UAE Central Bank introduces rules to regulate short-term credit services

Move aimed at protecting customers and enhancing the overall stability of the financial sector

The UAE Central Bank has unveiled a number of initiatives to regulate the country’s financial sector in recent months. Photo: UAE Central Bank
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The UAE Central Bank has issued the newly amended Finance Companies Regulation as it seeks to monitor companies that offer short-term credit and buy-now-pay-later products and services in the Emirates.

Under the new framework, entities operating as agents of licensed banks or finance companies can provide short-term credit following approval by the banking regulator, it said in a statement on Wednesday.

“Entities can also carry out this activity upon being licensed by the Central Bank as restricted licence finance companies,” it said.

“Unlicensed entities, which carry on any form of short-term credit activity and intend to continue to carry on these activities, must either apply to the central bank to be licensed as a restricted licence finance company or partner with a licensed finance company or a bank.”

Short-term credit refers to any credit that is granted to a borrower for a period of not more than 12 months for the purposes of purchasing goods or services without interest being charged, a lien being placed against collateral or a security deposit being required from the borrower, according to the Central Bank’s website.

The BNPL business model, which allows consumers to make online purchases instantly and spread their payments out over interest-free instalments, has boomed since the onset of the coronavirus pandemic, driven by millennials and Generation Z.

Global BNPL transaction values are projected to grow to $576 billion by 2026, up from $120 billion in 2021, according to data analytics company GlobalData.

BNPL accounted for 2.3 per cent of the global e-commerce market in 2021 or about $2 out of every $100 spent towards a transaction, the report said.

Under the new regulation, restricted licence finance companies are not permitted to contract with agents to offer short-term credit. Agents must partner with either a finance company or a bank before offering short-term credit, according to the central bank website.

“The regulation is aimed at protecting the customers of finance companies and restricted licence finance companies and enhancing the overall stability of the financial sector,” the Central Bank said.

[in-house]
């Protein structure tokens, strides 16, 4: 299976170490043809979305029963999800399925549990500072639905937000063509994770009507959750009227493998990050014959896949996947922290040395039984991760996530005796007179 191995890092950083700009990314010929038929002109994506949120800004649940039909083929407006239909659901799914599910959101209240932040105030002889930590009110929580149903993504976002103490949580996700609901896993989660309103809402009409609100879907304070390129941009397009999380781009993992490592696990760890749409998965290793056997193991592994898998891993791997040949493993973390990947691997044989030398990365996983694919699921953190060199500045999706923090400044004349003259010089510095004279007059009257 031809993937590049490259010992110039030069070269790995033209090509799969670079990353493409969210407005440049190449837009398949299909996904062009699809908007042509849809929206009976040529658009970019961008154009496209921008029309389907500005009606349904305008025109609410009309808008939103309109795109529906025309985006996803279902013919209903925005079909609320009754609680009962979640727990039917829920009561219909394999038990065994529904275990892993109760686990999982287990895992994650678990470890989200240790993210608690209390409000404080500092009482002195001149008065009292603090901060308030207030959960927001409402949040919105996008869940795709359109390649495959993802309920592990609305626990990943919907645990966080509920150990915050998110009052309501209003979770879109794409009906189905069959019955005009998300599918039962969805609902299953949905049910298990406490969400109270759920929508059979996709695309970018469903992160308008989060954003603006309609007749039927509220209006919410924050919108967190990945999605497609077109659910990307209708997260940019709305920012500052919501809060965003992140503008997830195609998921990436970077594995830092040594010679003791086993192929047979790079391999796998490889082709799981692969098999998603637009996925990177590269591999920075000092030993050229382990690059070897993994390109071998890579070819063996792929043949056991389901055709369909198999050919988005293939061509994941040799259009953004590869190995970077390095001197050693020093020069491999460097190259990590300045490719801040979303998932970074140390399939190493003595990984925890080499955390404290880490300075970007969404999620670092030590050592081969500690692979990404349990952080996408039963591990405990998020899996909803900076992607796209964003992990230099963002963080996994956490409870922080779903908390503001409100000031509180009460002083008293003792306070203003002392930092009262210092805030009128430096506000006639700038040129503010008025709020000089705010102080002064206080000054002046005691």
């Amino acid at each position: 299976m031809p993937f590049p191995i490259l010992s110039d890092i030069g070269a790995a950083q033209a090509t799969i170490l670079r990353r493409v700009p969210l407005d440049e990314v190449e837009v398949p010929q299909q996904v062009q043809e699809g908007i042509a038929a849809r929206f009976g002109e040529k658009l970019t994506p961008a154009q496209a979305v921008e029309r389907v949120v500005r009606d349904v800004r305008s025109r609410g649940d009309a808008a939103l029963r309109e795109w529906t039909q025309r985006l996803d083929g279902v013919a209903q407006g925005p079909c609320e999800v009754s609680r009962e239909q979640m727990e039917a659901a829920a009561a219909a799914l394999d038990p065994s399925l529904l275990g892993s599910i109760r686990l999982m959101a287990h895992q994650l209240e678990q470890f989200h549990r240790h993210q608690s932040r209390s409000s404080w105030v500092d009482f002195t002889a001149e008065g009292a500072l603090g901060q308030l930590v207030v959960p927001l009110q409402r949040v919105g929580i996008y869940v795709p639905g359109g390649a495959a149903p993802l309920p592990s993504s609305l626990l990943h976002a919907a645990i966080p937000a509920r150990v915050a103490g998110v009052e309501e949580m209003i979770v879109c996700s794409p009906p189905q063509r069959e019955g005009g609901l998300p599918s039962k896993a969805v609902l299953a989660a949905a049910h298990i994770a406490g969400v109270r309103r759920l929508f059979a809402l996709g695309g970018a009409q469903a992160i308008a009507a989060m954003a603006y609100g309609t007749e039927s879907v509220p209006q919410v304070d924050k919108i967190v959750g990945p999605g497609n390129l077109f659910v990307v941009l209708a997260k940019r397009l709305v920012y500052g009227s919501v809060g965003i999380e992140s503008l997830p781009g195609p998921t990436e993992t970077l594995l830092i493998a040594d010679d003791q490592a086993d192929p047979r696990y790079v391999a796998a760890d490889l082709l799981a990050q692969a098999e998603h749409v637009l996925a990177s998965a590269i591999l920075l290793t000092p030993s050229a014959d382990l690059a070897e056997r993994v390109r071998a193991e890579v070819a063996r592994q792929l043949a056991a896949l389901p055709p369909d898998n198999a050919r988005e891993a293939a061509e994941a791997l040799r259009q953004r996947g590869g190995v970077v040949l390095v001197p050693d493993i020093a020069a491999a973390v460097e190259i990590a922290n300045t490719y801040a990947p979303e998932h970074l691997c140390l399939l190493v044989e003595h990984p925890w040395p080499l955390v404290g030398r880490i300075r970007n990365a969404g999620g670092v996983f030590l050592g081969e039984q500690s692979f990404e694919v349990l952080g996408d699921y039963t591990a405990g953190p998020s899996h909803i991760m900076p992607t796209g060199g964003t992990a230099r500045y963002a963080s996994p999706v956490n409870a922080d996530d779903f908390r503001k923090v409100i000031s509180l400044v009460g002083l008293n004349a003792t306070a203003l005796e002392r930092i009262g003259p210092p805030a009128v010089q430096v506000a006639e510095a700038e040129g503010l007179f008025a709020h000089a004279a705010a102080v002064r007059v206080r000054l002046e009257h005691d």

The maximum total short-term credit extended to a borrower by a restricted licence finance company or agent must not exceed Dh20,000 ($5,446) or the total of three months’ verified net income of the borrower, whichever is lower, it added.

The maximum credit granted to a borrower should be based on the results of affordability assessments conducted, given due consideration to the repayment ability, reducing the risk of over-indebtedness, according to the central bank.

Restricted licence finance companies or agents must not charge interest on short-term credit, the regulator’s website said.

The total fees, including late payment fees charged on any short-term credit by a restricted licence finance company or agent, must not exceed 30 per cent of the original credit amount, it added.

The borrowers’ assets, including movable and immovable property, must not be used by restricted licence finance companies or agents to secure any short-term credit that they offer.

They must also request borrowers’ credit information from the credit information agency before extending credit in excess of Dh5,000.

The UAE Central Bank has launched a number of initiatives in recent months to further improve regulatory oversight of the financial sector.

These include an enhanced regulatory framework to supervise banks’ exposure to the property sector and new guidelines to help licensed exchange houses combat money laundering and the financing of terrorism.

In July, the UAE announced plans to establish federal prosecution offices dedicated to money laundering and other economic crimes.

The new offices are viewed as a “first step towards investigating and cracking down on economic crimes and money laundering”, state news agency Wam said at the time.

They will deal with corporate crimes, bankruptcy, regulation of competition, financial markets, intellectual property and trademarks, and customs evasion offences.

In 2021, the regulator also instructed all hawala providers – informal fund transfer agents operating outside the banking system – to register with it in an effort to strengthen oversight of money transfers.

Updated: December 28, 2023, 2:53 PM